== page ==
We do know that the major search engines seem to ask for the file, and then cache a copy of it for a short period of time – so that they aren’t asking for it every time they visit a page on a site and send off information about that page to have it indexed. The bandwidth required to index a site would more than double if they did that.

    It’s possible that sometimes those visits that involve just looking at the robots.txt file may be a check to see that it hasn’t changed, and that they don’t have pages indexed that have been recently disallowed since their last visit and check of that file.

    This paper is the first academic study that I know about which looks at robots.txt. As they write:

    In this poster, we present the first large-scale study of robots.txt files covering the domains of education, government, news, and business. We present our observations on a considerably larger scale data than previous studies.

    If I ran a search engine, information about how site owners use robots.txt might be something that I would want to know because of its potential impact on the quality of that search engine’s index. A search engine might conduct such a study and not make it public – though doing so might influence more people to use a robots.txt file, and use it correctly. Maybe that’s another reason why search engines only grab just that file on a visit.

  3. Hey Bill,

    Just thought I’d leave a comment after replying to your post on V7N forums about the SEO book some guy linked to. As usual, we’ve got an underreported, well researched piece here! I’m favouriting this one for future reference and to pass around to clients and info seekers needing to get the 411 on the robots.txt file!

    Keep the classics coming!

    Bookworm SEO

  4. Thanks, Bookworm SEO and Joe.

    The robots.txt file is one of those often overlooked and under utilized parts of a site that can possibly have a very large impact upon a site. The percentage of sites failing to use one, mentioned in the report, was surprising.

  5. You’re welcome, Steven.

    The lack of robots.txt on some of the types of sites that they mention, like newspaper sites, is a surprise. I would expect a lot of those to be dynamic, and to have a number of issues that could be resolved pretty cleanly with robots.txt.

  6. Thanks for the post Bill. I’m also surprised at the number of sites that don’t make use of robots.txt. I can understand a typical mom and pop not having one, but when I see large dynamic sites with duplicate content issues I have to wonder.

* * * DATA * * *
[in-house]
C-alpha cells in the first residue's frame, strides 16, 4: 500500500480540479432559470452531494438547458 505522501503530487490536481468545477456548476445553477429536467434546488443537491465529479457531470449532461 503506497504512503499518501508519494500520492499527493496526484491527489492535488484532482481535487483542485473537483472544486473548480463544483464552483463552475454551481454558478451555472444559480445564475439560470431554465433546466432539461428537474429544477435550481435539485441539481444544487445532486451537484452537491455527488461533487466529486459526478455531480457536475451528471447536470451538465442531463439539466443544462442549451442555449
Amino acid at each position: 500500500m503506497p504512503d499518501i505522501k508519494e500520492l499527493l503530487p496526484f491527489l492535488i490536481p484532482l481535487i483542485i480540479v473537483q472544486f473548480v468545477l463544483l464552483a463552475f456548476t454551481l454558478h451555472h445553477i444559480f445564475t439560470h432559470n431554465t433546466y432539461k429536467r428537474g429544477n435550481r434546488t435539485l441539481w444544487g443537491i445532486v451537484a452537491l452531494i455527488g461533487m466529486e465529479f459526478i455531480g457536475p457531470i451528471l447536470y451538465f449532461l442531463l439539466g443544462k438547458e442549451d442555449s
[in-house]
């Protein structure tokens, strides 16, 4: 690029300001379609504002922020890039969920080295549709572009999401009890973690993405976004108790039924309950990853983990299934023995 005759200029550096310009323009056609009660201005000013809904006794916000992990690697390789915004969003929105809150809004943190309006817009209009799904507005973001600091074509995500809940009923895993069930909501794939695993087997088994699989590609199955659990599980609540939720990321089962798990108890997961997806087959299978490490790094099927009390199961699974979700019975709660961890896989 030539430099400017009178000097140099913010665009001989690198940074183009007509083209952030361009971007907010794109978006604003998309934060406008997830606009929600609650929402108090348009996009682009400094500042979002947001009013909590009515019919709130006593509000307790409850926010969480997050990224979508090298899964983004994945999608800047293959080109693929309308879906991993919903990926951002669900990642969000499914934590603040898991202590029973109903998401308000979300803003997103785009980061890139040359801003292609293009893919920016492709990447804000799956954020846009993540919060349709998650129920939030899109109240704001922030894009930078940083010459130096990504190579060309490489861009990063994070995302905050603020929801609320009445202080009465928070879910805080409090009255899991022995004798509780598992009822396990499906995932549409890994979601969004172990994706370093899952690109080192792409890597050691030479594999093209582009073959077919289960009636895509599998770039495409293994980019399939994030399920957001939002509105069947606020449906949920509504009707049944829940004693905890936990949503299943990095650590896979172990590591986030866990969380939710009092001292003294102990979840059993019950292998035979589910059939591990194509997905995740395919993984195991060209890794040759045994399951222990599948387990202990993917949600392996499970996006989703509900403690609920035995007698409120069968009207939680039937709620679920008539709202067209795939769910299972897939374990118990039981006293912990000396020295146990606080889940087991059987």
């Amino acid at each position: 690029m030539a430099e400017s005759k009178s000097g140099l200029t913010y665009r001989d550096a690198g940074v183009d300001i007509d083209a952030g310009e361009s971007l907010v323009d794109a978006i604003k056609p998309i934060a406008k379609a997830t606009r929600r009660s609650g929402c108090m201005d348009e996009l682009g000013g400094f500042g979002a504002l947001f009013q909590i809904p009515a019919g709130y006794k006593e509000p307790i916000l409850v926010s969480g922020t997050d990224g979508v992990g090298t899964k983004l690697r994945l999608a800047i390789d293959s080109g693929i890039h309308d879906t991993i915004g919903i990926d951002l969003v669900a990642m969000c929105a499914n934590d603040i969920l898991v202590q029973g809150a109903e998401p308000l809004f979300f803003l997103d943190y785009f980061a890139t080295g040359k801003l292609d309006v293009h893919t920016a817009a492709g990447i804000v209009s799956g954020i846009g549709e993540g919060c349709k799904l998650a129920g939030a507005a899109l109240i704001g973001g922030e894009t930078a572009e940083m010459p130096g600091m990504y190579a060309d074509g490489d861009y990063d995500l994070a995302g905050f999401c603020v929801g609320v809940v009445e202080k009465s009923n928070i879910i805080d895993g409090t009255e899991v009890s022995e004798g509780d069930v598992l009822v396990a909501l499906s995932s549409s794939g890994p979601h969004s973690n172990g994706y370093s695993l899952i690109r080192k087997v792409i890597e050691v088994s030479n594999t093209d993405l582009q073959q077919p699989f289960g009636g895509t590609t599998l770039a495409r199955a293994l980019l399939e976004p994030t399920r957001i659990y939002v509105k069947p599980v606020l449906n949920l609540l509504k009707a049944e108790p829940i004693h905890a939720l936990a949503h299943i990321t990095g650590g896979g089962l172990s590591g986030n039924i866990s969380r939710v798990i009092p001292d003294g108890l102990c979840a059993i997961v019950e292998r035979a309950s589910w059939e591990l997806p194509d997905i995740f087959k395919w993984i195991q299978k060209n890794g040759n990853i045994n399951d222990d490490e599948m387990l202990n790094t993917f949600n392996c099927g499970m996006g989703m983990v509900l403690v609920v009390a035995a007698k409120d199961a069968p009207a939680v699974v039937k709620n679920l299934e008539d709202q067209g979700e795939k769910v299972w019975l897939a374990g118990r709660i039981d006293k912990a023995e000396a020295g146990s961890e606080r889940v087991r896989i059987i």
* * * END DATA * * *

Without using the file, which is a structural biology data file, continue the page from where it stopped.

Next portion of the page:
Barry that’s an interesting point about the 404 if the robots.txt isn’t present. I would think the error wouldn’t cause a problem, but you never know.

  7. I competely agree that robots.txt file should be replaced with something more standard. Search Engines should offer clear cut instructions for this like the google sitemap

  8. I agree completely. When we first concocted the robots.txt spec, I don’t think any of us anticipated some of the ways the web would evolve. At the time, we needed something that (we thought) anyone could create and which would allow people to lock robots out of certain recursive applications. Hence the simple text format, although we didn’t really have the option of XML at the time. Even the file name is an artifact; there were web servers running on Windows systems at the time that we limited to 8+3 file names. Kind of dates the spec, doesn’t it?

    If there is interest in creating a straw man replacement, I’d be interested in being part of the effort.

  9. Hi Chakra,

    I agree that this should be easier for people to understand. The robots.txt file goes beyond just search engines to other sites that have robots programs visiting other people’s web pages – so hopefully if there are changes in the future, people from oganizations other than search engines will get involved.

    Thanks John,

    Appreciate the historical perspective very much. Some of the questions I get about robots.txt files could probably be answered just by a rewrite of the protocol into a little simpler language. I think that there’s still a benefit to simplicity, and that a rewrite might have the biggest impact over many other options.

  10. Pingback: How to make your website crawlable by search engines